Obviously this is a big release. I bumped up the version number because there are a fair number of backwards incompatibilities. But I'm reasonably confident that they wont' change so much in the future. And with the addition of the harness, it's getting ready for prime time!

Next up, I'll finish porting the test from Test::Harness (really!) and add support for JSAN (look for a JSAN announcement soon). But in the meantime, feedback, bug reports, kudos, complaints, etc.warmly welcomed!

Backtalk

Bob Ippolito wrote:

Excellent!

I didn't even notice the Safari bugs in the previous release.. I got along just fine.. but perhaps I was just writing my test suite defensively enough that it didn't break anything.

Aside from changing the includes, this (diff) was all I had to do in order to upgrade, where bind(func, obj) does the obvious:

-    plan('tests', 46);
+    var test = new Test.Builder();
+    test.plan({'tests': 46});
+    var is = bind(test.isEq, test);
+    var ok = bind(test.ok, test);

BTW: I didn't see any documentation that "is" was removed/renamed, but perhaps I didn't look hard enough.

Theory wrote:

Re: Excellent!

Bob,

is() was not removed. It's in Test.More, not Test.Builder. Try this:

  <script src="js/Test/Builder.js"></script>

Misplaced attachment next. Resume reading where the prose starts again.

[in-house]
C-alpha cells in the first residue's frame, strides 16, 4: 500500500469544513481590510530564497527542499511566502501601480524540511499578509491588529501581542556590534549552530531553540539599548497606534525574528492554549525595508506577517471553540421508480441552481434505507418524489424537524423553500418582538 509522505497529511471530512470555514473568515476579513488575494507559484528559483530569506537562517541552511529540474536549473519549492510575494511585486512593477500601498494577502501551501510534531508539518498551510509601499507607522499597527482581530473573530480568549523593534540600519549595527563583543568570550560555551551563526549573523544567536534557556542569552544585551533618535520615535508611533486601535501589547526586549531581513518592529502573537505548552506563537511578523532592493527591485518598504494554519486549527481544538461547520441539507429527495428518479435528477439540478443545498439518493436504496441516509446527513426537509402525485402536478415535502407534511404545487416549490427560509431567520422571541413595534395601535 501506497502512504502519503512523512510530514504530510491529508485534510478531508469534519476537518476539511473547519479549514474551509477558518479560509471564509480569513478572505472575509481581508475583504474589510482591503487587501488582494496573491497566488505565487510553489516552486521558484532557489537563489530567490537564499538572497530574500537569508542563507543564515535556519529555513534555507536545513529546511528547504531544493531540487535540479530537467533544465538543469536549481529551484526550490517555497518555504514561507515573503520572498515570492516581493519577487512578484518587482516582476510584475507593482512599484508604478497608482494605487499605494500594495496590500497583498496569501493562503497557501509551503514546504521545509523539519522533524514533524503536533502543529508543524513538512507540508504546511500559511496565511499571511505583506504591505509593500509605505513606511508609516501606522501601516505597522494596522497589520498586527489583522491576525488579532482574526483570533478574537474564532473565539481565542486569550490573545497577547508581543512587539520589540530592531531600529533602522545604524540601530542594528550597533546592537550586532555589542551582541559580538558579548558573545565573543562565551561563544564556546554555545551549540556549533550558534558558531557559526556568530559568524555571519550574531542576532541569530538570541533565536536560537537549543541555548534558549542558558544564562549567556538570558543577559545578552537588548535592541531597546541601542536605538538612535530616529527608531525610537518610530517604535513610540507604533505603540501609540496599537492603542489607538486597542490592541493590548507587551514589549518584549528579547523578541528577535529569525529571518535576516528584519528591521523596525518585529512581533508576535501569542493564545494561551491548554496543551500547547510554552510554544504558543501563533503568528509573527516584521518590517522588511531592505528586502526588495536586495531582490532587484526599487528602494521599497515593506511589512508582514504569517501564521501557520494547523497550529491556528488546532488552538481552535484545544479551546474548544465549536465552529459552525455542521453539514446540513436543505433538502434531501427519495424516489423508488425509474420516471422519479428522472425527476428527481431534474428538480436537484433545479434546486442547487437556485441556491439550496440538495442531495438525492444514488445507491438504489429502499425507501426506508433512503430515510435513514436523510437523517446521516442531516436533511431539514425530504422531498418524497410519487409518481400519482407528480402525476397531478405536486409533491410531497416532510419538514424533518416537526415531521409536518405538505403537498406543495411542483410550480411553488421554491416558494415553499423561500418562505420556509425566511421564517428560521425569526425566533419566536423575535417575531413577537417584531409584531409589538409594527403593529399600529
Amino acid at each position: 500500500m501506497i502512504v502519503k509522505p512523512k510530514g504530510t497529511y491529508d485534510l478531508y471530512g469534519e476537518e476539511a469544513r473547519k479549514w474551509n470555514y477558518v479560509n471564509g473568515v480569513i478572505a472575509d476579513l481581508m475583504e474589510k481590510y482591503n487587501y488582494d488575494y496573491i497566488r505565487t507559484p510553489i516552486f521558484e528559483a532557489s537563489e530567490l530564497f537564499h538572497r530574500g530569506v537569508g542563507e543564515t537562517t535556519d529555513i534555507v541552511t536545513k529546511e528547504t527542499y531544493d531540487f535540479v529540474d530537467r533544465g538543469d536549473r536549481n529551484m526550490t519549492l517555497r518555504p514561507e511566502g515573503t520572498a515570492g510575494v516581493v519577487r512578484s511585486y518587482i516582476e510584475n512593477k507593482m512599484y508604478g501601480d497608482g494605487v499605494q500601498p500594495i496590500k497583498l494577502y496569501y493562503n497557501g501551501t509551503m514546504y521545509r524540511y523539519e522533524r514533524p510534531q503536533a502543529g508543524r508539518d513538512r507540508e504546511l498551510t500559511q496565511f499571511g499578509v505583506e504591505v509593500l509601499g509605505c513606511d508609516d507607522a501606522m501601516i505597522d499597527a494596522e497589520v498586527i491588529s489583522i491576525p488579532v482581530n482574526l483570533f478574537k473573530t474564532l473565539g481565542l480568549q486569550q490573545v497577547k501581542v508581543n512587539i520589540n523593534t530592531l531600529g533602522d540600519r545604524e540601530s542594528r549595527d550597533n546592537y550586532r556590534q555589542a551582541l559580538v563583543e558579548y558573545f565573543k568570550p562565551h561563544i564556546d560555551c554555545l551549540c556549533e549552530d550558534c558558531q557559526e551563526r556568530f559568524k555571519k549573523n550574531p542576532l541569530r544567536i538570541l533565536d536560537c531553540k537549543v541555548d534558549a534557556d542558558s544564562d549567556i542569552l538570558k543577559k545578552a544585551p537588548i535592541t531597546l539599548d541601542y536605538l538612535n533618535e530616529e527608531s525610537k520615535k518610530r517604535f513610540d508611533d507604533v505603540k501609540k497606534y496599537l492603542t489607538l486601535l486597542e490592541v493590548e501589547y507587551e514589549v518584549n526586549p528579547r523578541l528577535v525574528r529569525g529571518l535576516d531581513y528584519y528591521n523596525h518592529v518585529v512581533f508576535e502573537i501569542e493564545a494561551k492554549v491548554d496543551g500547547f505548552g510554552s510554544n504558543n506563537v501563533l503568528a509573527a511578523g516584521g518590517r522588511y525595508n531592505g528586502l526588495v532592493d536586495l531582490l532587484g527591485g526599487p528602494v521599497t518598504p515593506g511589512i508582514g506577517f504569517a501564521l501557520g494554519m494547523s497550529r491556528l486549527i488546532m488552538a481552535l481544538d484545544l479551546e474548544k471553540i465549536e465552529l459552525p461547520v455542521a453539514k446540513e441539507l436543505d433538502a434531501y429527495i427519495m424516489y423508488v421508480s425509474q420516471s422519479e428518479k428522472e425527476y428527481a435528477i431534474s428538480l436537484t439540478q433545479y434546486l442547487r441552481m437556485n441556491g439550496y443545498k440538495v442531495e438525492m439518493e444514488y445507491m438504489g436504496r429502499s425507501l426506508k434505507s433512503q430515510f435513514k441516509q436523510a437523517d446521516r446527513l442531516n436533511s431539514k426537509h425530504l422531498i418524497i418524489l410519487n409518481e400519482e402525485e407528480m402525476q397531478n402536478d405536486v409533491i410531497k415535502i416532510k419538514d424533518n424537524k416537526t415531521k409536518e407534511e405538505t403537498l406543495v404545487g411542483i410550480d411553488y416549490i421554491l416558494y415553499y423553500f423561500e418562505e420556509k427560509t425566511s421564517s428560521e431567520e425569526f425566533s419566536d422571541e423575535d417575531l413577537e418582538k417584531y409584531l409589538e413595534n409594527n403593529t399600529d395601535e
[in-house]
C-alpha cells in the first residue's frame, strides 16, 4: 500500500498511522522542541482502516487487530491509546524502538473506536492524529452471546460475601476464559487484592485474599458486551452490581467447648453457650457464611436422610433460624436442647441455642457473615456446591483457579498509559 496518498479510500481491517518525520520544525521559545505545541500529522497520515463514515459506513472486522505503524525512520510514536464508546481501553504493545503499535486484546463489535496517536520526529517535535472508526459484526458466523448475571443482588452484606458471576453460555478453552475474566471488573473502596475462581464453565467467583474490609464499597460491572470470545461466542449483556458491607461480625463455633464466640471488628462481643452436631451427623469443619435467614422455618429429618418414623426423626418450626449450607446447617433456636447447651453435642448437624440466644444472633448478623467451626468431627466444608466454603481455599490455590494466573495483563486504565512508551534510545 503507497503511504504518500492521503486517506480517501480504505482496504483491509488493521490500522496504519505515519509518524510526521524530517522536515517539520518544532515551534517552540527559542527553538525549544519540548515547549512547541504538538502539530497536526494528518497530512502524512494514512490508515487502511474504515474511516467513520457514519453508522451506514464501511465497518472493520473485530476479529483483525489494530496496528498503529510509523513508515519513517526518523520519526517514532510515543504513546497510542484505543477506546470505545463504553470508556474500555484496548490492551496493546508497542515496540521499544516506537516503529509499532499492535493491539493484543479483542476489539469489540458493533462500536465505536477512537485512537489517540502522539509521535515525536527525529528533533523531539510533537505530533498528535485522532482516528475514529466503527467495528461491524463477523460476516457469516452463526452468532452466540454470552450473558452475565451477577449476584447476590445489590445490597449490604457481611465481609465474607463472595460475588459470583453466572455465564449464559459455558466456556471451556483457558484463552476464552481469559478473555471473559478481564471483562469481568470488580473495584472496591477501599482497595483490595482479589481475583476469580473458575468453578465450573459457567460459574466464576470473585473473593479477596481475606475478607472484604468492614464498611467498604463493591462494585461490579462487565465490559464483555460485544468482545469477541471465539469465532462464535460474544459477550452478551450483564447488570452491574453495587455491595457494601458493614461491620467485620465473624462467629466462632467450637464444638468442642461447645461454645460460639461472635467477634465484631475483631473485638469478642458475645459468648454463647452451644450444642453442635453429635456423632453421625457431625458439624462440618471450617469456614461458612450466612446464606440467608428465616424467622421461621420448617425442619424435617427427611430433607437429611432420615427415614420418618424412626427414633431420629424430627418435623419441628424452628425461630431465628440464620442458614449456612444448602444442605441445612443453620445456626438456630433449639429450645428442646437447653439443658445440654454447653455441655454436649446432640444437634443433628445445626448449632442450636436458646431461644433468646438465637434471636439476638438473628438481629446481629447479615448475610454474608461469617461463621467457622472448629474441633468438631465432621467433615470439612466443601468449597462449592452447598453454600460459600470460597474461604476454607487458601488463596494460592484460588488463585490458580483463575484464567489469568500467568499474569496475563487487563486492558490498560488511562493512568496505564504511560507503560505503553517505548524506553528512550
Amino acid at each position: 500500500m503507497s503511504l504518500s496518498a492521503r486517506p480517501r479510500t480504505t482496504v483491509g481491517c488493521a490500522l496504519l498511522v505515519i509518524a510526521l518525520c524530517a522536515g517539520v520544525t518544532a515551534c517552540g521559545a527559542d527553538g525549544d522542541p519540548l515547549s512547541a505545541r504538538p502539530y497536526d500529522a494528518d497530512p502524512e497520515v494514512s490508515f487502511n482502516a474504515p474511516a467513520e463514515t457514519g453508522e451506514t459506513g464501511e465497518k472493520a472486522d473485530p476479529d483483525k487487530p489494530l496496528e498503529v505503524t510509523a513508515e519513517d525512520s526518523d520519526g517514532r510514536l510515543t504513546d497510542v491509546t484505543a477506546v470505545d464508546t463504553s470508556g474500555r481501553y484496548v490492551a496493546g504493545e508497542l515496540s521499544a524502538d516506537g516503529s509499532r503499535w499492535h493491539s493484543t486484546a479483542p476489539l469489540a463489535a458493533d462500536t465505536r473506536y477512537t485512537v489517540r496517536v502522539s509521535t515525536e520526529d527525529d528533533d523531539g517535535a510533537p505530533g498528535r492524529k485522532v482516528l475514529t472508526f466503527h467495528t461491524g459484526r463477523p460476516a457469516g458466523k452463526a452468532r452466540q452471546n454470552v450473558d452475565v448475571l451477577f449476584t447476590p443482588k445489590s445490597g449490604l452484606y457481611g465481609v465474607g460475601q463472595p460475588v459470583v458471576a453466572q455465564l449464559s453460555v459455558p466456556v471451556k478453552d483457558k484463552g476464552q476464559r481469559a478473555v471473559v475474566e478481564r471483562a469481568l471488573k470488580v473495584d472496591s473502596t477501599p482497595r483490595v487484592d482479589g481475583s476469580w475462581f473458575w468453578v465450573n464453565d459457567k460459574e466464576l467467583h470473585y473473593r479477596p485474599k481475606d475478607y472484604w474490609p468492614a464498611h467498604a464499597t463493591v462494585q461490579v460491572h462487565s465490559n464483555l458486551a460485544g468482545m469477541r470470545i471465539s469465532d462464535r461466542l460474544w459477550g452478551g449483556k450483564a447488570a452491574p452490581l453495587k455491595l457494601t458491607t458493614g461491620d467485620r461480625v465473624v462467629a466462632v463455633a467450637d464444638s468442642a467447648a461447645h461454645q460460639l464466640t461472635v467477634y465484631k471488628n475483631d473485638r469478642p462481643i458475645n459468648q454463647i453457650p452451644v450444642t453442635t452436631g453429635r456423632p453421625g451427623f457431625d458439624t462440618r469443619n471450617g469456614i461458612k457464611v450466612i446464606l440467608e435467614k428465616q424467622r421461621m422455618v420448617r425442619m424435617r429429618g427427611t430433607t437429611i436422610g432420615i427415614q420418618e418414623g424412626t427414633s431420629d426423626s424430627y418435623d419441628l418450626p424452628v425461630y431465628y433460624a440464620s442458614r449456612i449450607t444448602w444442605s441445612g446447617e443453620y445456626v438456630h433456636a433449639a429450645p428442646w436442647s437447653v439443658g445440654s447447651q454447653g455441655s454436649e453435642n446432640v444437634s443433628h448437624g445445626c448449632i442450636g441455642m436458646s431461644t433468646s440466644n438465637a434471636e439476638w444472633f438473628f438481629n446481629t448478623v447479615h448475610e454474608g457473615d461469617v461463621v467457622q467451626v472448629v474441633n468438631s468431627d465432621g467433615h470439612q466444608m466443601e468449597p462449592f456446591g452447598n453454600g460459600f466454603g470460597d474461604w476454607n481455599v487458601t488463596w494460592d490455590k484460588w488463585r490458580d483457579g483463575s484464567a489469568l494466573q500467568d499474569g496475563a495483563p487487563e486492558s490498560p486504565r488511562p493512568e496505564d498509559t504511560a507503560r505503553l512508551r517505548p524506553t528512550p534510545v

<script src="js/Test/More.js"></script>
  <script>
    plan({ tests: 46});
    is(1, '1', 'Got one?');
  </script>

HTH!

—Theory

Bob Ippolito wrote:

That's bizarre, because it didn't work until I made those bindings. I am including Test/More.js , maybe it was some kind of stale cache sludge screwing things up.

broquaint wrote:

Why increment when you can iterate

Aristotle demonstrates a nice way to iterate through arrays without having to use the ubiquitous incrementation of the array index at Javascript instant iterators.

Bob Ippolito wrote:

Wow, I bet that that style of iterator makes for some really inefficient JavaScript code. Unfortunately, that matters, because the implementations of JavaScript in today's browsers are pathetically slow already. Adding a constant significant overhead to every iteration of every loop is not something I'd do.. It's generally better not to "fight the framework" so much because it fights back. For example, if you start hacking the Object prototype (*cough*Prototype*cough*), then property iteration no longer works correctly; which is why David reverted to for(;;) loops.

Theory wrote:

Re: Why increment when you can iterate

broquaint,

Cool technique. I'll keep that in mind for when I create Iterator.js. ;-)

Bob,

Performance is something the browsers will have to fix at some point. So far, I have no complaints (these tests run really fast!). In general, I'll take style over performance, and will probably put Aristotle's iterator technique to use one day (it doesn't look that slow to me, and does not use for (var in)). But I will leave things as they are in my Test modules so as to keep things as simple and portable as possible.

Cheers!

—Theory

Bob Ippolito wrote:

Re: Why increment when you can iterate

Performance is something browsers will have to fix, but are very, very, very far from fixing. Another assumption that the iterator makes is that a value that evaluates to false is the end of the iteration Function invocation is slow in JS, especially when you have a closure, and this adds at least two function invocations per iteration.